Unjust War

The situation of women in Afghanistan, though horrid, does not warrant more years of costly conflict.

Afghanistan is the sort of country which humanitarian-minded people understandably want to "fix." It has become a target of aggressive pro-war activists ranging from neoconservatives who believe in remaking other societies at gunpoint to feminists who believe in waging war to improve the status of women.

The latter group belies the common assumption that the Left opposes war. While the Right traditionally resisted imperialistic social engineering around the globe, many on the Left believed military intervention abroad to be a logical extension of its attempt to perfect mankind at home. The roots of liberal war-making are older than today's militaristic nation-building neoconservatives. Woodrow Wilson more than Theodore Roosevelt is the philosophical father of today's militaristic crusaders, those willing to kill in the name of promoting democracy.

President Barack Obama appeared to be a liberal hawk in March, when he explained his first troop escalation in Afghanistan: "For the Afghan people, a return to Taliban rule would condemn their country to brutal governance, international isolation, a paralyzed economy, and the denial of basic human rights to the Afghan people-especially women and girls."

However, he took a very different tone when announcing his decision to escalate the war in Afghanistan. He sounded much closer to a cautious realist than the crusading George W. Bush ever did. President Obama that "Our overarching goal remains the same: to disrupt, dismantle and defeat al-Qaeda." He refused to "set goals that go beyond our responsibility, our means, or our interests."

This disappointed the pro-war Left. Dana Goldstein of The Daily Beast wrote:

 . . . a number of prominent women's and human-rights organizations have declared themselves disappointed-not only by Obama's choice of words, but, more significantly, by his plan to begin withdrawing American troops from Afghanistan in 18 months, which they say is far too little time to improve the situation markedly and turn women's rights efforts over entirely to the Afghan government and NGOs.

Explained Sunita Viswanath, founder of Women for Afghan Women (WAW): "When I think of why the U.S. and the world have a moral obligation to the reconstruction of Afghanistan, women are the central issue." Getting Afghanistan "up on its feet, able to govern, run, and secure itself" simply is not "in the realm of possibility" in the near term, she added. Without a long-term U.S. military commitment, women "will be back in the dark ages.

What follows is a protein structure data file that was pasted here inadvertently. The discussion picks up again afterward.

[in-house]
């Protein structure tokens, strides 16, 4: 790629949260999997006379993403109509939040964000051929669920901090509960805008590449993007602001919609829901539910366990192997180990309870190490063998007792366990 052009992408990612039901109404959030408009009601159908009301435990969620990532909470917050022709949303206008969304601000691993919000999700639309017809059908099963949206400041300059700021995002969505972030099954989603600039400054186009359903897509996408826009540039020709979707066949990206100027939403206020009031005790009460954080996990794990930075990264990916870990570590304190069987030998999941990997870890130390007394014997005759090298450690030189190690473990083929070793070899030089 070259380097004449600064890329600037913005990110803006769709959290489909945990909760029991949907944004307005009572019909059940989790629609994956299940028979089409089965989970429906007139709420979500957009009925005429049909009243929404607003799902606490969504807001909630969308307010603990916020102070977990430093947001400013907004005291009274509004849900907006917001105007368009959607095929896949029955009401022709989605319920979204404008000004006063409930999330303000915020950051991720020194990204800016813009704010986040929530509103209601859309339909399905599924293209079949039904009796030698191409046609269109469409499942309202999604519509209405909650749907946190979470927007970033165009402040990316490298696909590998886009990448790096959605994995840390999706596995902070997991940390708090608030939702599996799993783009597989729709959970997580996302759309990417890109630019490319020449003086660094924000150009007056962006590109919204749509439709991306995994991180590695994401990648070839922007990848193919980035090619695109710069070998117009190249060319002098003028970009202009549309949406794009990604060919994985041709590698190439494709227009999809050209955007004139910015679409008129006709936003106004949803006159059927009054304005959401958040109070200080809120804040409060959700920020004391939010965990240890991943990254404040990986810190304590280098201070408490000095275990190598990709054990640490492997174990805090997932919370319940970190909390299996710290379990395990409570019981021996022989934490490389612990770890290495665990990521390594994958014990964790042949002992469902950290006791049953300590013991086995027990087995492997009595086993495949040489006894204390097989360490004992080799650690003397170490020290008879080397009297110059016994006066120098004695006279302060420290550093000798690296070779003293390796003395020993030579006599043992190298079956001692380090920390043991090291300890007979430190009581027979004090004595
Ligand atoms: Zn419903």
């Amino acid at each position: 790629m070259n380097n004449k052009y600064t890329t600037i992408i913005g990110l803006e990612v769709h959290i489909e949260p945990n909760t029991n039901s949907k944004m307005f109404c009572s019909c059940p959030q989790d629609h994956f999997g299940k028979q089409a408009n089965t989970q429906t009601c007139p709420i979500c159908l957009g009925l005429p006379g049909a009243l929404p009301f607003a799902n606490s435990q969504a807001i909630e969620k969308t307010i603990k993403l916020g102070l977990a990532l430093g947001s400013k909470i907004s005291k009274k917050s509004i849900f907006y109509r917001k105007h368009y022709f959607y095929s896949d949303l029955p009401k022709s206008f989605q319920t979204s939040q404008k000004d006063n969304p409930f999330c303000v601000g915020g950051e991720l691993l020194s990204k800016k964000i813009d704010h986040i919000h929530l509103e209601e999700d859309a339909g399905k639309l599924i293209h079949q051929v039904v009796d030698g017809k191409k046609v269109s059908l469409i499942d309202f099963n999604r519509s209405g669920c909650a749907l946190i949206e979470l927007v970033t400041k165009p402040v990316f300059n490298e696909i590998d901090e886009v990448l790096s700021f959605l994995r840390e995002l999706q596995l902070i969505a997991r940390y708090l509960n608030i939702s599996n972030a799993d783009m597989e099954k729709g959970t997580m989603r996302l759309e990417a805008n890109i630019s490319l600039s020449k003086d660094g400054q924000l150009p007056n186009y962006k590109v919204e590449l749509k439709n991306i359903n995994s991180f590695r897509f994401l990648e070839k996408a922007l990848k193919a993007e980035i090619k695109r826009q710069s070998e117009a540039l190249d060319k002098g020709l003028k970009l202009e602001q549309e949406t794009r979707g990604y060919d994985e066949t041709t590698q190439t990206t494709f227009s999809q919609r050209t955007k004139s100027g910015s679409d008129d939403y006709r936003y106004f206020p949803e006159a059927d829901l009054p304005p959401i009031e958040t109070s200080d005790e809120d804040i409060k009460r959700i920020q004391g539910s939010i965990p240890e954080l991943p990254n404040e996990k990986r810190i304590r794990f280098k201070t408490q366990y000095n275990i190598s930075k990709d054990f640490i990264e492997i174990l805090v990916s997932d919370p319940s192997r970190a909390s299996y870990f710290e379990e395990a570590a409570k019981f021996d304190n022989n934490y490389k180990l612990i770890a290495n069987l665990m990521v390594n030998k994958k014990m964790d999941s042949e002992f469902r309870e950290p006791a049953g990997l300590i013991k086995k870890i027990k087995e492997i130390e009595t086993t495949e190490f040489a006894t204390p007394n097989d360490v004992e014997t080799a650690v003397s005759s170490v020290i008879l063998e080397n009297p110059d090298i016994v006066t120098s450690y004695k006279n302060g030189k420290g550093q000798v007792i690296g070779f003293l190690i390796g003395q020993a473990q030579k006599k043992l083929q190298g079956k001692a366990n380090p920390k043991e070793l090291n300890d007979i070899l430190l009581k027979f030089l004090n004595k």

Esther Hyneman, also with WAW, warned: "If the U.S. left, women would be back in their burkas." Masuda Sultan, a WAW board member, said a troop surge was "the platform on which everything else can be built." Indeed: "We have a moral obligation to continue to follow through for Afghan women who have put themselves at risk over the last eight years."

Palwasha Hassan of the taxpayer-funded U.S. Institute for Peace argued that Washington had an obligation to Afghan women growing out of its support for the mujahideen, some of whom turned into the Taliban. She explained that she wanted more than just troops, "a very holistic approach to Afghanistan-longer-term thinking." Goldstein quoted Eleanor Smeal of the Feminist Majority Foundation as criticizing the president's plan: "it's perplexing, disappointing, and I don't understand why."

Obviously, these women do not speak for all feminists, let alone all liberals. Nevertheless, the idea of a feminist military crusade is odd enough in theory. It looks particularly unwise in Afghanistan.

Although women have made "modest" gains since the ouster of the Taliban, in Viswanath's words, the status of women remains wretched. A new United Nations report concluded that violence against women is "widespread and deeply rooted in Afghan society." Human Rights Watch (HRW) recently called the status of women "dismal in every area."

Malalai Joya, a woman attacked by traditionalists for running for parliament, complained to Westerners: "Your governments have replaced the fundamentalist rule of the Taliban with another fundamentalist regime of warlords."

The Karzai government may not be as bad as the Taliban, but remaining in power is its first priority: if that means working with abusive warlords and accepting traditional social restrictions, so be it. Indeed, reported HRW, "Women will not seek help because of their fears of police abuse and corruption, or their fears of retaliation by perpetrators of violence."

Some war advocates admit as much, and want the United States to do more to transform Afghanistan. For instance, Zia Moballegh, acting country director for the International Centre for Human Rights and Democratic Development, contended: "No real peace and national development are possible without the elimination of violence against women."

How to achieve that? Rachel Reid of Human Rights Watch argued that Washington must push the Afghan government to make "painful political reforms to address the systematic problems Afghanistan has with its culture of impunity."

That's easier said than done, however. What evidence is there that the West can force peace and national development at the point of a gun? The fact that the end is desirable-and, indeed, that many Afghans desire that end-does not mean that it can be achieved through outside intervention. To the contrary, attempting to impose liberal social policies will make respect for women look like a Western import and Afghan officials look like Western puppets. Any gains won in this way would not likely be sustainable over the long-term.

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